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The European Union established the Semiconductor Alliance to replace foreign fabs. Four companies including STMicroelectronics and ASML have joined.

Published :4/30/2021 9:50:53 AM

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News on April 30 According to reports, the European Union’s internal market commissioner Thierry Breton said yesterday that 22 EU member states have jointly established a new semiconductor alliance to support European semiconductor R&D and manufacturing and reduce the EU’s dependence on suppliers from other countries.

As countries around the world have begun to strengthen the autonomy of their own semiconductor supply chains, the EU is planning to launch IPCEI (Important Plan for Common Interest in Europe), allowing the EU government to inject capital in accordance with looser national aid regulations, and companies can also cooperate on the entire plan. In addition to the 22 member states, the new semiconductor alliance members also include STMicroelectronics, ASML, NXP (NXP), and Infineon.

The goal of the plan is to double the EU’s semiconductor market share to 20% by 2030, said Thierry Breton, European Commissioner for Internal Markets.

Thierry Breton also said: "We hope to bring the business community and member states together within the framework of the European Semiconductor Union to initiate the necessary investments."



Thierry Breton also added that as long as Europe maintains a "dominant position", the EU welcomes cooperation with foreign manufacturers.

In addition, Thierry Breton will hold a video conference today with Intel CEO Pat Gelsinger and TSMC’s European subsidiary Maria Marced to further discuss the possibility of the two companies setting up fabs in the EU. Thierry Breton will also have talks with Samsung representatives.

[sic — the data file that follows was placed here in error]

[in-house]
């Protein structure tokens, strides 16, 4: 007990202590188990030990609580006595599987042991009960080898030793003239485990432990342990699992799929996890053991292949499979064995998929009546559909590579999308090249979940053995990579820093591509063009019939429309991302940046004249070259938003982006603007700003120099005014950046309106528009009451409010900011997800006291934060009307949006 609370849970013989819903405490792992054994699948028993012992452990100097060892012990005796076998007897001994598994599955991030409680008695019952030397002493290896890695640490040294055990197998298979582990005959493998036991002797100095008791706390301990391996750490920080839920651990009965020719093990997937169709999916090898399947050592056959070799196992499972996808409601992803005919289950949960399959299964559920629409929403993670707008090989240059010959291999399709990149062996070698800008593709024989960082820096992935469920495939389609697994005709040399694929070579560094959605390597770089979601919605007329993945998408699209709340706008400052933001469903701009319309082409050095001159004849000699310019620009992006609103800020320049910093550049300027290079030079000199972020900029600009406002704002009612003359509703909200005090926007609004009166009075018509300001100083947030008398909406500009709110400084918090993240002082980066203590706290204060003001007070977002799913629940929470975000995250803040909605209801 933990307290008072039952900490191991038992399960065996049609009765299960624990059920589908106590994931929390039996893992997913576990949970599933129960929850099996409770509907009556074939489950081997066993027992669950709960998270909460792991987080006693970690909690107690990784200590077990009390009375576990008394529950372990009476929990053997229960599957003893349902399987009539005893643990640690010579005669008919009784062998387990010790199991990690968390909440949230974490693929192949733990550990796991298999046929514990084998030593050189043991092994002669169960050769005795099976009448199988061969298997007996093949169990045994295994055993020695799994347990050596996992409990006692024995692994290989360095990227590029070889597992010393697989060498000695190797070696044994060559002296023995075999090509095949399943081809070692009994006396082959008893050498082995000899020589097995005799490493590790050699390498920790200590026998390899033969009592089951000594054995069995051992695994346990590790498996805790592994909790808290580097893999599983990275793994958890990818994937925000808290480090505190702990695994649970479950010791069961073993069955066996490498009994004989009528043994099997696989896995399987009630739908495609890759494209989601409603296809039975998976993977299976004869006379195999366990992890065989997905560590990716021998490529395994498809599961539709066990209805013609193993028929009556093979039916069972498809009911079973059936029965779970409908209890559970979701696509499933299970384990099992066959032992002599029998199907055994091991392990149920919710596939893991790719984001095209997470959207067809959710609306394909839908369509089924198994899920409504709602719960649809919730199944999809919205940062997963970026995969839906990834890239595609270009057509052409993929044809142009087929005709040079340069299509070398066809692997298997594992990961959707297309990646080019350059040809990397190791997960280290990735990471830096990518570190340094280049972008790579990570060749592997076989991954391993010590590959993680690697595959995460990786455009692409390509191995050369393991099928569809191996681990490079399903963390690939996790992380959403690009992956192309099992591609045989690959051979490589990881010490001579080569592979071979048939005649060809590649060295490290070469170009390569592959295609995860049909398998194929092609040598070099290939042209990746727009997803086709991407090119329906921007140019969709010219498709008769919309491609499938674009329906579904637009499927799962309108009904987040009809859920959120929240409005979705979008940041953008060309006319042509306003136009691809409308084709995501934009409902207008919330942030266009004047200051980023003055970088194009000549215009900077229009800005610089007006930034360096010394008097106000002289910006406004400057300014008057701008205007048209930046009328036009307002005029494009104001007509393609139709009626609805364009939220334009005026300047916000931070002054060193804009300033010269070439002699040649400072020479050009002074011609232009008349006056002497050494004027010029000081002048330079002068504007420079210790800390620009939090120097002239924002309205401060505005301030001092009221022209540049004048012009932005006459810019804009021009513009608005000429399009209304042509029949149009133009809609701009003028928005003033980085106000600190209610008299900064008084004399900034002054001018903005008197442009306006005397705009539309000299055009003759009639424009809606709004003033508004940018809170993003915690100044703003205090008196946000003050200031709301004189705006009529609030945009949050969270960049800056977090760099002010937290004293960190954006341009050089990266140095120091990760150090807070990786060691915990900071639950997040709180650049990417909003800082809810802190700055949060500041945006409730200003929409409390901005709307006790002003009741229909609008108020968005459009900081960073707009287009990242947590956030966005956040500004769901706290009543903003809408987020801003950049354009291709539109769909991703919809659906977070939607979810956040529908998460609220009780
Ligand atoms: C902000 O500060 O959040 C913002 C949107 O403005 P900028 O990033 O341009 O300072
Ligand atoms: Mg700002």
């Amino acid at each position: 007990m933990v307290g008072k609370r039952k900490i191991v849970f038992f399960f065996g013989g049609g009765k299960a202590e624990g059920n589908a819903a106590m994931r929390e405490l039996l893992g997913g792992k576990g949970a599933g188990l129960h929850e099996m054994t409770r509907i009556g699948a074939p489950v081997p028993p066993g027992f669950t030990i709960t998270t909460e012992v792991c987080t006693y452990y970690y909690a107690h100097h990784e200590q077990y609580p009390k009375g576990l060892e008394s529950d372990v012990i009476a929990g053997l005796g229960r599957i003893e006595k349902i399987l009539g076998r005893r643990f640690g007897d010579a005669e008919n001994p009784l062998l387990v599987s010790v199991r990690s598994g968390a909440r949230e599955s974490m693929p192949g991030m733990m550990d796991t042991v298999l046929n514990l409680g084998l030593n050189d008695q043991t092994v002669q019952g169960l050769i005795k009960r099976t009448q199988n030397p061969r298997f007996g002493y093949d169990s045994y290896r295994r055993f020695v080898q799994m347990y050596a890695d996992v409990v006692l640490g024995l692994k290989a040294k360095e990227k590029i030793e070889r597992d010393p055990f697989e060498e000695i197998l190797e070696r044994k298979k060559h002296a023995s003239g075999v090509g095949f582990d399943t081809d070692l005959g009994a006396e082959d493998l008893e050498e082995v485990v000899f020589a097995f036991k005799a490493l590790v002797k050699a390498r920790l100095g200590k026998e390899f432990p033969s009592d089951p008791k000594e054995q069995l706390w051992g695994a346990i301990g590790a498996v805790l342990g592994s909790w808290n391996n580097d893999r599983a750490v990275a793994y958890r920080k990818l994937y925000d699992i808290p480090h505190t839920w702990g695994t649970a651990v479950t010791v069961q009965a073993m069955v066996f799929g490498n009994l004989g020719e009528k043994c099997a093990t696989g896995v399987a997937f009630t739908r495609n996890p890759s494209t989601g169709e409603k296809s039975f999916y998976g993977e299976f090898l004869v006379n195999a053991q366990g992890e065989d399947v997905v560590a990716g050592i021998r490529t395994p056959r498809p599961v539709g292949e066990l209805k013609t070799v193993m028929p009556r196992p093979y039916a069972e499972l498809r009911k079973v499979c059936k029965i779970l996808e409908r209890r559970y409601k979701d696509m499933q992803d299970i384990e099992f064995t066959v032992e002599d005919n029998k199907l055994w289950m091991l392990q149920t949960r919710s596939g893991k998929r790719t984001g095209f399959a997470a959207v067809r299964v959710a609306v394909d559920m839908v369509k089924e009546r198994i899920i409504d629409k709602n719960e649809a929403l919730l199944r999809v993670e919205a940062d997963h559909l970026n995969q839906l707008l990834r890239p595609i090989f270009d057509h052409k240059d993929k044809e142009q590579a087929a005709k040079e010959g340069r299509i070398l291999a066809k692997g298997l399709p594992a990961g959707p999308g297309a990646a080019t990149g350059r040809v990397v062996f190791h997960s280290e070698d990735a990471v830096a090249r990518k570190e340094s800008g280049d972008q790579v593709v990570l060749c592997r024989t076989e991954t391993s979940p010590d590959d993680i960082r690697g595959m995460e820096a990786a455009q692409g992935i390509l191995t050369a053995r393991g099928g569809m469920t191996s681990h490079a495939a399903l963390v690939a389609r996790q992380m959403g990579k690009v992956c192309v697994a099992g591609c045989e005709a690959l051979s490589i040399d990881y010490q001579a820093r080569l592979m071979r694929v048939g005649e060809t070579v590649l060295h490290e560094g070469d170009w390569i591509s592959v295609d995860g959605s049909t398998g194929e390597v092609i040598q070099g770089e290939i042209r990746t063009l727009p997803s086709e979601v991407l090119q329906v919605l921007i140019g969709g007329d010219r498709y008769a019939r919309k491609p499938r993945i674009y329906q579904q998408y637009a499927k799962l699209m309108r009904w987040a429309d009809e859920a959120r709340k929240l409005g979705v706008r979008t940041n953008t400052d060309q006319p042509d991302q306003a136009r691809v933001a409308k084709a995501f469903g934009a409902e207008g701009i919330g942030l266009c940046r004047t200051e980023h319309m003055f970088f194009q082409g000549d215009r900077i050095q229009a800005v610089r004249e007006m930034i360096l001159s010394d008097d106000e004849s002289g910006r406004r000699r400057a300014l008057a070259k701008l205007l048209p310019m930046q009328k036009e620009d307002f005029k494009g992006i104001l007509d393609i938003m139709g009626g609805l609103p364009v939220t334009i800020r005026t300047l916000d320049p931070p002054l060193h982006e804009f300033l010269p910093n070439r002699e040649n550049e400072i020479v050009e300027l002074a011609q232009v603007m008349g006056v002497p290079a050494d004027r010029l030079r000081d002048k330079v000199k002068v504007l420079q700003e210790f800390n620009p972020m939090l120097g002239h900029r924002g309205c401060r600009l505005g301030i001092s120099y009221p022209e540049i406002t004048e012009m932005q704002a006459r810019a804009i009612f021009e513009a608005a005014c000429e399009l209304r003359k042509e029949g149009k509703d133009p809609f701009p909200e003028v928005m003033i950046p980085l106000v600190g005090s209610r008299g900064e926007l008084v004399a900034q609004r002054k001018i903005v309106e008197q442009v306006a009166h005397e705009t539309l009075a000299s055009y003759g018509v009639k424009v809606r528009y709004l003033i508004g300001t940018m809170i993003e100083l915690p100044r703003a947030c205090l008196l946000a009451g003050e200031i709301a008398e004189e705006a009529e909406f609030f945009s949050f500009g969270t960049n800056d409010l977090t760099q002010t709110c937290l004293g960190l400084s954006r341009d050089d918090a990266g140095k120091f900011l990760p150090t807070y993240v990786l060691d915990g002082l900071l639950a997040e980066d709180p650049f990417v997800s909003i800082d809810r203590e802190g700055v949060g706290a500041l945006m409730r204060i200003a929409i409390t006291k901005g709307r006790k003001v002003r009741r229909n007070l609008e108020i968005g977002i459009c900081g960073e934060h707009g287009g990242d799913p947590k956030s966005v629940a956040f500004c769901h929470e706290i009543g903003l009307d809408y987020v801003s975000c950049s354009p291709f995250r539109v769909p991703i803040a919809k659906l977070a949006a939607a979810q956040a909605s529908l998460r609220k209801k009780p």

It is understood that diplomats and Taiwanese officials said that TSMC has no interest in building factories in the EU.

At the same time, three EU officials said that they are not satisfied with the strategy of relying on non-EU companies to build factories, nor are they satisfied that cooperation between EU companies and foreign counterparts may be more effective.

The report pointed out that compared with Asian competitors, the European semiconductor industry is dwarfed, and there is no leading company with the financial resources required to build new factories.

It is reported that many EU countries, including Germany, France, and the Netherlands, plan to spend up to 145 billion euros in the next 2 to 3 years to improve the status of EU countries in the global semiconductor industry and establish a complete semiconductor value chain. The source pointed out that the EU plans to provide more than tens of billions of euros in subsidies to attract foreign companies to set up factories.

At present, STMicroelectronics and NXP declined to comment, and the Breton office, Infineon and Asmard did not immediately respond to reporters' requests for comment.